# imagep: Plot an Image with a Color Palette In oce: Analysis of Oceanographic Data

## Description

Plot an image with a color palette, in a way that does not conflict with `par``("mfrow")` or `layout()`. To plot just a palette, e.g. to get an x-y plot with points colored according to a palette, use `drawPalette()` and then draw the main diagram.

## Usage

 ``` 1 2 3 4 5 6 7 8 9 10 11 12 13 14 15 16 17 18 19 20 21 22 23 24 25 26 27 28 29 30 31 32 33 34 35 36 37 38 39 40 41 42 43 44 45``` ```imagep( x, y, z, xlim, ylim, zlim, zclip = FALSE, flipy = FALSE, xlab = "", ylab = "", zlab = "", zlabPosition = c("top", "side"), las.palette = 0, decimate = TRUE, breaks, col, colormap, labels = NULL, at = NULL, drawContours = FALSE, drawPalette = TRUE, drawTriangles = FALSE, tformat, drawTimeRange = getOption("oceDrawTimeRange"), filledContour = FALSE, missingColor = NULL, useRaster, mgp = getOption("oceMgp"), mar, mai.palette, xaxs = "i", yaxs = "i", asp = NA, cex = par("cex"), cex.axis = cex, cex.lab = cex, cex.main = cex, axes = TRUE, main = "", axisPalette, add = FALSE, debug = getOption("oceDebug"), ... ) ```

## Arguments

 `x, y` These have different meanings in different modes of operation. Mode 1. One mode has them meaning the locations of coordinates along which values matrix `z` are defined. In this case, both `x` and `y` must be supplied and, within each, the values must be finite and distinct; if values are out of order, they (and `z`) will be transformed to put them in order. ordered in a matching way). Mode 2. If `z` is provided but not `x` and `y`, then the latter are constructed to indicate the indices of the matrix, in contrast to the range of 0 to 1, as is the case for `image()`. Mode 3. If `x` is a list, its components `x\$x` and `x\$y` are used for `x` and `y`, respectively. If the list has component `z` this is used for `z`. (NOTE: these arguments are meant to mimic those of `image()`, which explains the same description here.) Mode 4. There are also some special cases, e.g. if `x` is a topographic object such as can be created with `read.topo()` or `as.topo()`, then longitude and latitude are used for axes, and topographic height is drawn. `z` A matrix containing the values to be plotted (NAs are allowed). Note that x can be used instead of z for convenience. (NOTE: these arguments are meant to mimic those of `image()`, which explains the same description here.) `xlim, ylim` Limits on x and y axes. `zlim` If missing, the z scale is determined by the range of the data. If provided, `zlim` may take several forms. First, it may be a pair of numbers that specify the limits for the color scale. Second, it could be the string `"histogram"`, to yield a flattened histogram (i.e. to increase contrast). Third, it could be the string `"symmetric"`, to yield limits that are symmetric about zero, which can be helpful in drawing velocity fields, for which a zero value has a particular meaning (in which case, a good color scheme might be `col=oceColorsTwo`). `zclip` Logical, indicating whether to clip the colors to those corresponding to `zlim`. This only works if `zlim` is provided. Clipped regions will be colored with `missingColor`. Thus, clipping an image is somewhat analogous to clipping in an xy plot, with clipped data being ignored, which in an image means to be be colored with `missingColor`. `flipy` Logical, with `TRUE` indicating that the graph should have the y axis reversed, i.e. with smaller values at the bottom of the page. (Historical note: until 2019 March 26, the meaning of `flipy` was different; it meant to reverse the range of the y axis, so that if `ylim` were given as a reversed range, then setting `flipy=TRUE` would reverse the flip, yielding a conventional axis with smaller values at the bottom.) `xlab, ylab, zlab` Names for x axis, y axis, and the image values. `zlabPosition` String indicating where to put the label for the z axis, either at the top-right of the main image, or on the side, in the axis for the palette. `las.palette` Parameter controlling the orientation of labels on the image palette, passed as the `las` argument to `drawPalette()`. See the documentation for `drawPalette()` for details. `decimate` Controls whether the image will be decimated before plotting, in three possible cases. If `decimate=FALSE` then every grid cell in the matrix will be represented by a pixel in the image. If `decimate=TRUE` (the default), then decimation will be done in the horizontal or vertical direction (or both) if the length of the corresponding edge of the `z` matrix exceeds 800. (This also creates a warning message.) The decimation factor is computed as the integer just below the ratio of `z` dimension to 400. Thus, no decimation is done if the dimension is less than 800, but if the dimension s between 800 and 1199, only every second grid point is mapped to a pixel in the image. If `decimate` is an integer, then that `z` is subsampled at `seq.int(1L, dim(z), by=decimate)` (as is `x`), and the same is done for the `y` direction. If `decimate` is a vector of two integers, the first is used for the first index of `z`, and the second is used for the second index. `breaks` The z values for breaks in the color scheme. If this is of length 1, the value indicates the desired number of breaks, which is supplied to `pretty()`, in determining clean break points. If `colormap` is provided, it takes precedence over `breaks` and `col`. `col` Either a vector of colors corresponding to the breaks, of length 1 plus the number of breaks, or a function specifying colors. If `col` is not provided, and if `colormap` is also not provided, then `col` defaults to `oceColorsViridis()`. If `colormap` is provided, it takes precedence over `breaks` and `col`. `colormap` A color map as created by `colormap()`. If provided, then `colormap\$breaks` and `colormap\$col` take precedence over the present arguments `breaks` and `col`. (All of the other contents of `colormap` are ignored, though.) If `colormap` is provided, it takes precedence over `breaks` and `col`. `labels` Optional vector of labels for ticks on palette axis (must correspond with `at`). `at` Optional vector of positions for the `label`s. `drawContours` Logical value indicating whether to draw contours on the image, and palette, at the color breaks. Images with a great deal of high-wavenumber variation look poor with contours. `drawPalette` Indication of the type of palette to draw, if any. If `drawPalette=TRUE`, a palette is drawn at the right-hand side of the main image. If `drawPalette=FALSE`, no palette is drawn, and the right-hand side of the plot has a thin margin. If `drawPalette="space"`, then no palette is drawn, but space is put in the right-hand margin to occupy the region in which the palette would have been drawn. This last form is useful for producing stacked plots with uniform left and right margins, but with palettes on only some of the images. `drawTriangles` Logical value indicating whether to draw triangles on the top and bottom of the palette. This is passed to `drawPalette()`. `tformat` Optional argument passed to `oce.plot.ts()`, for plot types that call that function. (See `strptime()` for the format used.) `drawTimeRange` Logical, only used if the `x` axis is a time. If `TRUE`, then an indication of the time range of the data (not the axis) is indicated at the top-left margin of the graph. This is useful because the labels on time axes only indicate hours if the range is less than a day, etc. `filledContour` Boolean value indicating whether to use filled contours to plot the image. `missingColor` A color to be used to indicate missing data, or `NULL` for transparent (to see this, try setting `par("bg")<-"red"`). `useRaster` A logical value passed to `image()`, in cases where `filledContour` is `FALSE`. Setting `useRaster=TRUE` can alleviate some anti-aliasing effects on some plot devices; see the documentation for `image()`. `mgp` A 3-element numerical vector to use for `par(mgp)`, and also for `par(mar)`, computed from this. The default is tighter than the R default, in order to use more space for the data and less for the axes. `mar` A 4-element Value to be used with `par``("mar")`. If not given, a reasonable value is calculated based on whether `xlab` and `ylab` are empty strings. `mai.palette` Palette margin corrections (in inches), added to the `mai` value used for the palette. Use with care. `xaxs` Character indicating whether image should extend to edge of x axis (with value `"i"`) or not; see `par``("xaxs")`. `yaxs` As `xaxs` but for y axis. `asp` Aspect ratio of the plot, as for `plot.default()`. If `x` inherits from topo and `asp=NA` (the default) then `asp` is redefined to be the reciprocal of the mean latitude in `x`, as a way to reduce geographical distortion. Otherwise, if `asp` is not `NA`, then it is used directly. `cex` numeric character expansion factor, used for `cex.axis`, `cex.lab` and `cex.main`, if those values are not supplied. `cex.axis, cex.lab, cex.main` numeric character expansion factors for axis numbers, axis names and plot titles; see `par()`. `axes` Logical, set `TRUE` to get axes on the main image. `main` Title for plot. `axisPalette` Optional replacement function for `axis()`, passed to `drawPalette()`. `add` Logical value indicating whether to add to an existing plot. The default value, `FALSE` indicates that a new plot is to be created. However, if `add` is `TRUE`, the idea is to add an image (but not its palette or its axes) to an existing plot. Clearly, then, arguments such `xlim` are to be ignored. Indeed, if `add=TRUE`, the only arguments examined are `x` (which must be a vector; the mode of providing a matrix or `oce` object does not work), `y`, `z`, `decimate`, plus either `colormap` or both `breaks` and `col`. `debug` A flag that turns on debugging. Set to 1 to get a moderate amount of debugging information, or to 2 to get more. `...` Optional arguments passed to plotting functions.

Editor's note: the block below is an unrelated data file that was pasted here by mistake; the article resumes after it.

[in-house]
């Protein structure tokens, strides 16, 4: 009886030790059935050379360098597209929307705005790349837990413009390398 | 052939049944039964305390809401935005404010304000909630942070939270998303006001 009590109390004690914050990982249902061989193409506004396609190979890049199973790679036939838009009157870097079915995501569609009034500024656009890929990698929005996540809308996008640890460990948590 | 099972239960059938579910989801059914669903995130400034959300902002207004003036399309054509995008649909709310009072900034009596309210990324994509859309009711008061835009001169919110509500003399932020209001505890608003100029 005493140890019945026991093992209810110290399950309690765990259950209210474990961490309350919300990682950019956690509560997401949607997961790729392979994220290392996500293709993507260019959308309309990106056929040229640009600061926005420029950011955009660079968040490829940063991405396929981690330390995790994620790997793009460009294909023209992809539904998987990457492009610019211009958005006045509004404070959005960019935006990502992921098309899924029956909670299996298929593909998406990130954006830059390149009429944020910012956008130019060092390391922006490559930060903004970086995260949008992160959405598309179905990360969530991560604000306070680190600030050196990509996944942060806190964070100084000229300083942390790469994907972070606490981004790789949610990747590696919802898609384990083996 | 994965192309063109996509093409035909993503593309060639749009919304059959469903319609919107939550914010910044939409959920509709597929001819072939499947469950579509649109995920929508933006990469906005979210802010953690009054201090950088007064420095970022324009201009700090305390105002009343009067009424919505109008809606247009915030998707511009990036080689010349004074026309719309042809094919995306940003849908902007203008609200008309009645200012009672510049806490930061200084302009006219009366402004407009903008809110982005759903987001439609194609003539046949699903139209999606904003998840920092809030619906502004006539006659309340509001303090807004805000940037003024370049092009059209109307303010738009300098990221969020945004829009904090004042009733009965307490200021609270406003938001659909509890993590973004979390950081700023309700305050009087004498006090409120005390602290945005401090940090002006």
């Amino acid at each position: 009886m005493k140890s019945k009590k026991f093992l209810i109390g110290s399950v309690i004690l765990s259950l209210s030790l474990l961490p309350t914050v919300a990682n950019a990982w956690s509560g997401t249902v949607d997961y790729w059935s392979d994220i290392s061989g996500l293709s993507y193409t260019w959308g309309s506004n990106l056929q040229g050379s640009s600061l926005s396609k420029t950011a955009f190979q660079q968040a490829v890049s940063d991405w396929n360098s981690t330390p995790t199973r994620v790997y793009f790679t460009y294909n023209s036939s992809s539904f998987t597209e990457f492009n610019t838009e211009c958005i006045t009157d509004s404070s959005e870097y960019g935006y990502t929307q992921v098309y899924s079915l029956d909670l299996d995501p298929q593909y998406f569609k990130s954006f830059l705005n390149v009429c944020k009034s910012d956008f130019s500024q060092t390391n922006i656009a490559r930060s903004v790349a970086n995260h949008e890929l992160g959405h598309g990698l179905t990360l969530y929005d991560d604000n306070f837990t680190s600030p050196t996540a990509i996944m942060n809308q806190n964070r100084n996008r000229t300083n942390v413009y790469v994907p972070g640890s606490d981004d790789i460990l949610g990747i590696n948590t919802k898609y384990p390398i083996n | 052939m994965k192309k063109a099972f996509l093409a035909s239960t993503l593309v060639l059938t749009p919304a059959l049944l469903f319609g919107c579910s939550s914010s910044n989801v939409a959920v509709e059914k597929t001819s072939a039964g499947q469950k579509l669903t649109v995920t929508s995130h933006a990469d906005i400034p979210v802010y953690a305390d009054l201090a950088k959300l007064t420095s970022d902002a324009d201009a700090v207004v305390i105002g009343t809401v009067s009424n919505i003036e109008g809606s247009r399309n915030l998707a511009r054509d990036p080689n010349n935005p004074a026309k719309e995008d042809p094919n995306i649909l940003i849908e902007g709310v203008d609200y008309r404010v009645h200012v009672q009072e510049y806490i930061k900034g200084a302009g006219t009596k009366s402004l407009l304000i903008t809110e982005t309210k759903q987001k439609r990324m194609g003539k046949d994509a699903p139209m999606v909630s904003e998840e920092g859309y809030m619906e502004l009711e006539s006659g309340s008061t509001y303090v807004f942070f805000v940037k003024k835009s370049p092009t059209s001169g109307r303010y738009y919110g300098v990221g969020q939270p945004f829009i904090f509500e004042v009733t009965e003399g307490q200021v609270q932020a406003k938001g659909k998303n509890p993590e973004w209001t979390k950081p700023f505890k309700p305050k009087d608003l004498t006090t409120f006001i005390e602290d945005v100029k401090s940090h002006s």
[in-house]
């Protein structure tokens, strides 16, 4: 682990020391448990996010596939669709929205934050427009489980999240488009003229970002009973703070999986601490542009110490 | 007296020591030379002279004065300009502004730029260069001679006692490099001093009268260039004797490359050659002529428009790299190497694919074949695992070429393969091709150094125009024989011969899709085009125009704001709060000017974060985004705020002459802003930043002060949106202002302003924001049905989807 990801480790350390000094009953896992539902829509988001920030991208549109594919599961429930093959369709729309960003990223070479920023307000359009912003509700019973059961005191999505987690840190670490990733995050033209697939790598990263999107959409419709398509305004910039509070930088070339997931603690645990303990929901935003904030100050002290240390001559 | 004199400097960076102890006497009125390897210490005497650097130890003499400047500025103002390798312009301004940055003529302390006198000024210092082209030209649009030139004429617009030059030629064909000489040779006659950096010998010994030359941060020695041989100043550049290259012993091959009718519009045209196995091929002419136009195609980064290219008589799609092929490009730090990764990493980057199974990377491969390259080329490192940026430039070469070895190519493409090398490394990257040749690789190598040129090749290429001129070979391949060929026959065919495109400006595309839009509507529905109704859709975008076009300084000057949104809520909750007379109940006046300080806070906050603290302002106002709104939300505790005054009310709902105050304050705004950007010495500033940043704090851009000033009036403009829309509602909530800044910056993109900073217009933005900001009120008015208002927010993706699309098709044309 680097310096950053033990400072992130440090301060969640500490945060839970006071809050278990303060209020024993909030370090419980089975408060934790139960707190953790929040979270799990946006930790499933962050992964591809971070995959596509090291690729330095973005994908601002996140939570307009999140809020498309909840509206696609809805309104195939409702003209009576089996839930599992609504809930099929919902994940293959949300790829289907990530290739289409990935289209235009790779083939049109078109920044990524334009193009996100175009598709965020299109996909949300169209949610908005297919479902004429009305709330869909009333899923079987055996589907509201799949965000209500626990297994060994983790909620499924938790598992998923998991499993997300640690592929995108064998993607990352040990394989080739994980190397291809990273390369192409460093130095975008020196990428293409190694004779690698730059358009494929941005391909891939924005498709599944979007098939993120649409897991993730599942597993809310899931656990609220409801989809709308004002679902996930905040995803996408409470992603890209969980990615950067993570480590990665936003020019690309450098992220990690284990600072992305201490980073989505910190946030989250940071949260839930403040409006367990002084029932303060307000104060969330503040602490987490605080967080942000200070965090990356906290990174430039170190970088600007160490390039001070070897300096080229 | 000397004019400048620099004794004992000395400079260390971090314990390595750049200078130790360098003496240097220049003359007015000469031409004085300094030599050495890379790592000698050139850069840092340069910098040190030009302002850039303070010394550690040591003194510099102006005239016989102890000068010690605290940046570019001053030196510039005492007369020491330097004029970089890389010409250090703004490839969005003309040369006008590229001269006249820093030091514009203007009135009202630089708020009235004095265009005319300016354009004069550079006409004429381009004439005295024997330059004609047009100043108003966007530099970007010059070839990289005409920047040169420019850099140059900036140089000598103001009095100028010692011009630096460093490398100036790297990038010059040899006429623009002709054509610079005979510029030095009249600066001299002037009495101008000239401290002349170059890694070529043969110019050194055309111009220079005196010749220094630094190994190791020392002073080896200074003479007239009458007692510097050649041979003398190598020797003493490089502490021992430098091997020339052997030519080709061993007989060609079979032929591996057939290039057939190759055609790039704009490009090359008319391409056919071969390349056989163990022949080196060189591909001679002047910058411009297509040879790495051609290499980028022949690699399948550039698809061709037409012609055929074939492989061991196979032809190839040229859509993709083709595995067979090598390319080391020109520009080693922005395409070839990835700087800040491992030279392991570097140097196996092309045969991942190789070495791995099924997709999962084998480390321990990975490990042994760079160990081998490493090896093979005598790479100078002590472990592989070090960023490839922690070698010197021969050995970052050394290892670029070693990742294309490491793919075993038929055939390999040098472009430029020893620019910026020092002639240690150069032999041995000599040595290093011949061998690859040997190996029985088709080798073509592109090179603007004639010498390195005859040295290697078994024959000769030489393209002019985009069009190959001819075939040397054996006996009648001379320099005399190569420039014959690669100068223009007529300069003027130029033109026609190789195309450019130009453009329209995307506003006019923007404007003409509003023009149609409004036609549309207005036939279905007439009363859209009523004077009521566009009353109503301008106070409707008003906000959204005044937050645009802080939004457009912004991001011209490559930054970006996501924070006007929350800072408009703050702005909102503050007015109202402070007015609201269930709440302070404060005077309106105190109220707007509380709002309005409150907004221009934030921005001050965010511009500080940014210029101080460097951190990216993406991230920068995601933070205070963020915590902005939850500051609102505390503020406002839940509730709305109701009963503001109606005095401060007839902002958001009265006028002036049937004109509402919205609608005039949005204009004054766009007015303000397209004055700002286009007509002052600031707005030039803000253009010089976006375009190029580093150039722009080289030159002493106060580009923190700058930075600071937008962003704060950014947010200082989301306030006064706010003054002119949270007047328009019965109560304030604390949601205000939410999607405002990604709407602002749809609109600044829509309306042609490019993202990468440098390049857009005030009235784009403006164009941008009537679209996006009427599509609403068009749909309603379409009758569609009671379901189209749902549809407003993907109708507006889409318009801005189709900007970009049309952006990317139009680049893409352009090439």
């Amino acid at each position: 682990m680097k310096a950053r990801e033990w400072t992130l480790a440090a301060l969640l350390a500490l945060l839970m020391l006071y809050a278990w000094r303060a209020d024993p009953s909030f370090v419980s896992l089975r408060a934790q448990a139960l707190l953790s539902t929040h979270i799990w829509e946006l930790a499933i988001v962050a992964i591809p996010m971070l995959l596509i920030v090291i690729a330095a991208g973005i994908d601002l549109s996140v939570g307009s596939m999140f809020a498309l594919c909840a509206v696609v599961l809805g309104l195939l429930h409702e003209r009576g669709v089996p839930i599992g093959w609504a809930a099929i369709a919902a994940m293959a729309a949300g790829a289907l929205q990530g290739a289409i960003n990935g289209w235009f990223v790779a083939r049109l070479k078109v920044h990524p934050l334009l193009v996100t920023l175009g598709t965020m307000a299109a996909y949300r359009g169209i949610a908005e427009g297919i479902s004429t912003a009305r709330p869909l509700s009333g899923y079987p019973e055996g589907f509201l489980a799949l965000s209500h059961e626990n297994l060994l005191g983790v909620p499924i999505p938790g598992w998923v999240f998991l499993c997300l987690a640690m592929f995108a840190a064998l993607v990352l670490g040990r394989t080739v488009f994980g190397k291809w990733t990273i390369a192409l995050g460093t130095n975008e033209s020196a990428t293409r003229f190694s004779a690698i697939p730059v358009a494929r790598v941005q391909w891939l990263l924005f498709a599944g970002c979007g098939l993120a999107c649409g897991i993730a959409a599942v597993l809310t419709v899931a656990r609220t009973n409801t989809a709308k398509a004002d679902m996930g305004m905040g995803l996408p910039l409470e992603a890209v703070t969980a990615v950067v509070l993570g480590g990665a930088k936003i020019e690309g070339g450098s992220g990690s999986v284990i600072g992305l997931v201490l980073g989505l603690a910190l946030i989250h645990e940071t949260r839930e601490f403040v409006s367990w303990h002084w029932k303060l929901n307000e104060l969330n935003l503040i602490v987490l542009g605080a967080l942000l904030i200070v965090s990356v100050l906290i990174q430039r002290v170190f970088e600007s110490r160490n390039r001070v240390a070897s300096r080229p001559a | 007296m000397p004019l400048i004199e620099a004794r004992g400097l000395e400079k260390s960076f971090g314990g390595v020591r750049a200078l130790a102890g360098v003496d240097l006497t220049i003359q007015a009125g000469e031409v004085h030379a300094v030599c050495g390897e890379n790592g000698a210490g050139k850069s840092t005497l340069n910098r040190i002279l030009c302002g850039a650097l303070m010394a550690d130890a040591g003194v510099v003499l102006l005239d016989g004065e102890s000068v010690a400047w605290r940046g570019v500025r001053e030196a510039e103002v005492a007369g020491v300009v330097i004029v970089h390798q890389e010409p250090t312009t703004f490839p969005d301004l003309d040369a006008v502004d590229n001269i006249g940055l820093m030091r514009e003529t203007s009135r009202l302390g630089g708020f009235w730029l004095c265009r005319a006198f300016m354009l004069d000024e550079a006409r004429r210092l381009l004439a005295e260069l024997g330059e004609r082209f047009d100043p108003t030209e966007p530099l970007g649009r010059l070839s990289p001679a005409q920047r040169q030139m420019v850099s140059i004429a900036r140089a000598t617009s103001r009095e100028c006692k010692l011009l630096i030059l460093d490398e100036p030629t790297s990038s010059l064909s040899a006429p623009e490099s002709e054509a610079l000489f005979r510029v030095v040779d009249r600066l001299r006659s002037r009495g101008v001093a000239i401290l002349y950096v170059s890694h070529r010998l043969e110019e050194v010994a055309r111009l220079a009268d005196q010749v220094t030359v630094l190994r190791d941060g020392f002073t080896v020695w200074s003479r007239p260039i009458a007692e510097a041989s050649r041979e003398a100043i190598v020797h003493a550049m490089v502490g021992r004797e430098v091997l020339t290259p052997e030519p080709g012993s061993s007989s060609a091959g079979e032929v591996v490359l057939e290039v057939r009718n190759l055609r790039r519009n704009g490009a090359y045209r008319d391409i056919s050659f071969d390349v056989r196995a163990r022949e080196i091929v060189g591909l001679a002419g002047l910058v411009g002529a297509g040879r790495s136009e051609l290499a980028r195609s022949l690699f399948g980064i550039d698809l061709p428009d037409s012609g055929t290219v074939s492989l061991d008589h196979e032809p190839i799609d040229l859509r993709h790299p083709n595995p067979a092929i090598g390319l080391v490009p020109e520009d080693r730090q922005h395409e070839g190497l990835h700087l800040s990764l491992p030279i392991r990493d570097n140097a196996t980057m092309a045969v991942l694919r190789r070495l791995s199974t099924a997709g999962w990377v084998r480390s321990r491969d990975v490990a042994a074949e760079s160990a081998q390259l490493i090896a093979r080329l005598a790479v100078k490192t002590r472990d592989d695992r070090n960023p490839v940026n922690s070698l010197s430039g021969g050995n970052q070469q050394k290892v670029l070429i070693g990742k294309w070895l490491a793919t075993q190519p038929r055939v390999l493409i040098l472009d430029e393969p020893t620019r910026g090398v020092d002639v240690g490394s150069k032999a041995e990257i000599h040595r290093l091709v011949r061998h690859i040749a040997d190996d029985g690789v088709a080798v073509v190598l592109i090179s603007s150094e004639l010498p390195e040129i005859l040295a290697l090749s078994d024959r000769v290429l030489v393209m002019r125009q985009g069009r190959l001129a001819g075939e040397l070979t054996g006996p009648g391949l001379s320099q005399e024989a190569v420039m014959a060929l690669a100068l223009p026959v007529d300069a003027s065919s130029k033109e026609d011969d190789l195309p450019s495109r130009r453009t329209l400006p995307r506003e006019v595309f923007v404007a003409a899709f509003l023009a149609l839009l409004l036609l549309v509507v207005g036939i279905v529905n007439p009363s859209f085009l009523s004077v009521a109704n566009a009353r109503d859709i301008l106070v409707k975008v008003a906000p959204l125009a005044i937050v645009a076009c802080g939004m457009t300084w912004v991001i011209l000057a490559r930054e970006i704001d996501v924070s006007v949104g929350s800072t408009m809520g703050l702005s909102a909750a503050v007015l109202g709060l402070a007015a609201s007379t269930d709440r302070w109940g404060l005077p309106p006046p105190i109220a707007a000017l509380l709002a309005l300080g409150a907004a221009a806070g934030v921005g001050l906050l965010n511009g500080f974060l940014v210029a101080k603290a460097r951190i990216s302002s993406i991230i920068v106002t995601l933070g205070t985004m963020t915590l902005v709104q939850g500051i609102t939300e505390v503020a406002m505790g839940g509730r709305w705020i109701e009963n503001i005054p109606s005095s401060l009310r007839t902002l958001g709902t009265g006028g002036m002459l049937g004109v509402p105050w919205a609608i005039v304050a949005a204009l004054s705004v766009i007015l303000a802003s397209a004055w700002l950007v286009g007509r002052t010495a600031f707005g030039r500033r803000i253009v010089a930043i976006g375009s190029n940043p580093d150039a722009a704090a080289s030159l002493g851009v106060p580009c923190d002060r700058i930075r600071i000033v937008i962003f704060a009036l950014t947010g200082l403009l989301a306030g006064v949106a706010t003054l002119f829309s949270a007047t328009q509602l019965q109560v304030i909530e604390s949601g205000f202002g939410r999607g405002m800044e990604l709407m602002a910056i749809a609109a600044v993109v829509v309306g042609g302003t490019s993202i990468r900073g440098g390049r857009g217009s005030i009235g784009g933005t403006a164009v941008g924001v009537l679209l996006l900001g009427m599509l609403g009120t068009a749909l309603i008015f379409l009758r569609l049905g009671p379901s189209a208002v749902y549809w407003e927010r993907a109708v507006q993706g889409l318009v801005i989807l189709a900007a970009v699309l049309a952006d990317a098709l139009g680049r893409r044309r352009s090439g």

## Details

By default, creates an image with a color palette to the right. The effect is similar to `filled.contour()` except that with `imagep` it is possible to set the `layout()` outside the function, which enables the creation of plots with many image-palette panels. Note that the contour lines may not coincide with the color transitions, in the case of coarse images.

Note that this does not use `layout()` or any of the other screen splitting methods. It simply manipulates margins, and draws two plots together. This lets users employ their favourite layout schemes.

NOTE: `imagep` is an analogue of `image()`, and from that it borrows a the convention that the number of rows in the matrix corresponds to to `x` axis, not the `y` axis. (Actually, `image()` permits the length of `x` to match either `nrow(z)` or `1+nrow(z)`, but here only the first is permitted.)

## Value

A list is silently returned, containing `xat` and `yat`, values that can be used by `oce.grid()` to add a grid to the plot.

## Author(s)

Dan Kelley and Clark Richards

This uses `drawPalette()`, and is used by `plot,adp-method()`, `plot,landsat-method()`, and other image-generating functions.
 ``` 1 2 3 4 5 6 7 8 9 10 11 12 13 14 15 16 17 18 19 20 21 22 23 24 25 26 27 28 29 30 31 32 33 34 35 36 37 38 39 40 41 42``` ```library(oce) # 1. simplest use imagep(volcano) # 2. something oceanographic (internal-wave speed) h <- seq(0, 50, length.out=100) drho <- seq(1, 3, length.out=200) speed <- outer(h, drho, function(drho, h) sqrt(9.8 * drho * h / 1024)) imagep(h, drho, speed, xlab="Equivalent depth [m]", ylab=expression(paste(Delta*rho, " [kg/m^3]")), zlab="Internal-wave speed [m/s]") # 3. fancy labelling on atan() function x <- seq(0, 1, 0.01) y <- seq(0, 1, 0.01) angle <- outer(x,y,function(x,y) atan2(y,x)) imagep(x, y, angle, filledContour=TRUE, breaks=c(0, pi/4, pi/2), col=c("lightgray", "darkgray"), at=c(0, pi/4, pi/2), labels=c(0, expression(pi/4), expression(pi/2))) # 5. y-axis flipping par(mfrow=c(2,2)) data(adp) d <- adp[["distance"]] t <- adp[["time"]] u <- adp[["v"]][ , ,1] imagep(t, d, u, drawTimeRange=FALSE) mtext("normal") imagep(t, d, u, flipy=TRUE, drawTimeRange=FALSE) mtext("flipy") imagep(t, d, u, ylim=rev(range(d)), drawTimeRange=FALSE) mtext("ylim") imagep(t, d, u, ylim=rev(range(d)), flipy=TRUE, drawTimeRange=FALSE) mtext("flipy and ylim") par(mfrow=c(1,1)) # 6. a colormap case data(topoWorld) cm <- colormap(name="gmt_globe") imagep(topoWorld, colormap=cm) ```